U.S. Supreme Court Rejects End To DACA Protections For Young Immigrants; Arizona Leaders React

By Michel Marizco, Matthew Casey
Alisa Reznick, Arizona Public Media; Associated Press
Published: Thursday, June 18, 2020 - 7:09am
Updated: Thursday, June 18, 2020 - 12:04pm
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The Supreme Court on Thursday rejected President Donald Trump’s effort to end legal protections for 650,000 young immigrants, a stunning rebuke to the president in the midst of his reelection campaign.

The outcome seems certain to elevate the issue in Trump's campaign, given the anti-immigrant rhetoric of his first presidential run in 2016 and immigration restrictions his administration has imposed since then.

The justices rejected administration arguments that the 8-year-old Deferred Action for Childhood Arrivals Program is illegal and that courts have no role to play in reviewing the decision to end DACA.

Arizona Democrat Raul Grijalva called the 5-4 decision a victory.

“It’s a victory for those who fought from childhood and well into their adult lives to send a message that they have every right to exist in the only home they have ever known," said Grijalva. "It’s a strong rejection of one of President Trump’s central ideas of his presidency that seeks to rewrite America’s immigrant heritage and demonize those who don’t look like him.”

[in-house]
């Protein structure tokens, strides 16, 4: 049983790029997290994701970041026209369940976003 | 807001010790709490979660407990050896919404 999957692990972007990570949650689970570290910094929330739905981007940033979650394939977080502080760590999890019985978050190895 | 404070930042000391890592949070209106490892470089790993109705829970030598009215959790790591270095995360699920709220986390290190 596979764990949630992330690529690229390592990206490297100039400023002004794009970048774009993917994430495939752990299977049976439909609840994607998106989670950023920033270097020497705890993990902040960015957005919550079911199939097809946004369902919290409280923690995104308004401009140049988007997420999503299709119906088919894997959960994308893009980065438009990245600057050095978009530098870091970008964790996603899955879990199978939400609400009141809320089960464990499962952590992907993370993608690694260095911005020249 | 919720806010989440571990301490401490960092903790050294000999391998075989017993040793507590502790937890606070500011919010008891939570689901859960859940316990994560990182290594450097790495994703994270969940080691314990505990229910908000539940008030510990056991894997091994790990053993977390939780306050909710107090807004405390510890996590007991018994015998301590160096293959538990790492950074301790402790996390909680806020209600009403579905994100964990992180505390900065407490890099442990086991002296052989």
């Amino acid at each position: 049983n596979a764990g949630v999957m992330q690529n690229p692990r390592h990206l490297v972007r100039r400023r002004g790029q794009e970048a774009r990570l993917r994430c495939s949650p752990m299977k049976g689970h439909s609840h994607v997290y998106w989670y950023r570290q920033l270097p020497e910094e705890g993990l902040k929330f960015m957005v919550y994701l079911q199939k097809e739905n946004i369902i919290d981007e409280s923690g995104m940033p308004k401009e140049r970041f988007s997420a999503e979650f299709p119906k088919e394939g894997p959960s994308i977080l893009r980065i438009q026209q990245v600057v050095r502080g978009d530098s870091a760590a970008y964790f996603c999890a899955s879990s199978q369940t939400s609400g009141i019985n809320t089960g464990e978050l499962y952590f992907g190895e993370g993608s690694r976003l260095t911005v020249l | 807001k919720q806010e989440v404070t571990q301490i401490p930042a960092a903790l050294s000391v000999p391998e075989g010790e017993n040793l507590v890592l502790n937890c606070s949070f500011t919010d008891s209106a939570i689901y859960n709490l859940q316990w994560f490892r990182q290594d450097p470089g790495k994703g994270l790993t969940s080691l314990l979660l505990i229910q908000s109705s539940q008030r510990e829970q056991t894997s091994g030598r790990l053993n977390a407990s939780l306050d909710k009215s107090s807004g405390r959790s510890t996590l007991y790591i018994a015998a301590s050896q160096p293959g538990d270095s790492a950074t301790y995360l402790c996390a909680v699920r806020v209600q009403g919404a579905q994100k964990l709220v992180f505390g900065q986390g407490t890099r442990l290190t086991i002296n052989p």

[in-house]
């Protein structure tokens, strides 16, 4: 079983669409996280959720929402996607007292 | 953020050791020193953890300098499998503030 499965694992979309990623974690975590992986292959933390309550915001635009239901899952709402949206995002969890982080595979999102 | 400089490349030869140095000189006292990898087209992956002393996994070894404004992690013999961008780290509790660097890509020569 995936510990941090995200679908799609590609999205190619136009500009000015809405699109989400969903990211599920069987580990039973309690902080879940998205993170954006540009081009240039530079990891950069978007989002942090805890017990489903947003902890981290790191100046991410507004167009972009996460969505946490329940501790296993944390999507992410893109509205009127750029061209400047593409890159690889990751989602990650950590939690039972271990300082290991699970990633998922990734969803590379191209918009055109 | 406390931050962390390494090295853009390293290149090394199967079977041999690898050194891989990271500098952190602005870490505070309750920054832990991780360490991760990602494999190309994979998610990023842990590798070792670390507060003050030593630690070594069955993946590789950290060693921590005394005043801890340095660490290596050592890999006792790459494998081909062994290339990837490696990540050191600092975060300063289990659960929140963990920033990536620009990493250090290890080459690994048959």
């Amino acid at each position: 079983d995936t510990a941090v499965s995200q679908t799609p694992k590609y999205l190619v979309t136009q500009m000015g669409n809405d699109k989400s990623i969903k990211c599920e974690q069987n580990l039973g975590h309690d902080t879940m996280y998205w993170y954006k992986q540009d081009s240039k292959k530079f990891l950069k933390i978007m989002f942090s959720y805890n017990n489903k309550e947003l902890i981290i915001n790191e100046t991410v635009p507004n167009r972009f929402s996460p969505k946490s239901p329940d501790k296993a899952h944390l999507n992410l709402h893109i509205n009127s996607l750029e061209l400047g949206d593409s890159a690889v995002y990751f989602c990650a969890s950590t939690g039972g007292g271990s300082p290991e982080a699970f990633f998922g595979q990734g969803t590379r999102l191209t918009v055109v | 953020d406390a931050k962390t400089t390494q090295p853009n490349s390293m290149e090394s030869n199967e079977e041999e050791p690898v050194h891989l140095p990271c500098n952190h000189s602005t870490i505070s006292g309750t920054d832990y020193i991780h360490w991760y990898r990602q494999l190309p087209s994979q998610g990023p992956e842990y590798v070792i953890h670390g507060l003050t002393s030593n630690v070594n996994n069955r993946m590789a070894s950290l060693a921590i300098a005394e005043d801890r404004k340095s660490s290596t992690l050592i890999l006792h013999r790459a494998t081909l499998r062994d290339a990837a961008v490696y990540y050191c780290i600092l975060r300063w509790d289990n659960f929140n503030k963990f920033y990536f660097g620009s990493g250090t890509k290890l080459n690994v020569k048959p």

Phoenix Mayor Kate Gallego tweeted: “Wonderful news for our #DACA recipients. They are a crucial part of the fabric of our nation and we are lucky to have them.”

Erika Andiola is herself a DACA recipient who helped create the Arizona Dream Act Coalition. She responded to a Twitter posting about the court’s decision: “I will print this and put it on my wall to remind myself that every fricken action we have taken to fight for this has mattered. We pushed Obama and we defeated Trump. This is the power of organizing and movement building.”

Chief Justice John Roberts joined the Democrat-appointed judges and wrote that then Homeland Security Secretary Elaine Duke didn’t consider the effects rescinding DACA would have on the program’s recipients.

“Here the agency failed to consider the conspicuous is- sues of whether to retain forbearance and what if anything to do about the hardship to DACA recipients. That dual failure raises doubts about whether the agency appreciated the scope of its discretion or exercised that discretion in a reasonable manner,” he wrote.

An hour after the Supreme Court’s decision, President Donald Trump Tweeted: “Do you get the impression that the Supreme Court doesn’t like me?”

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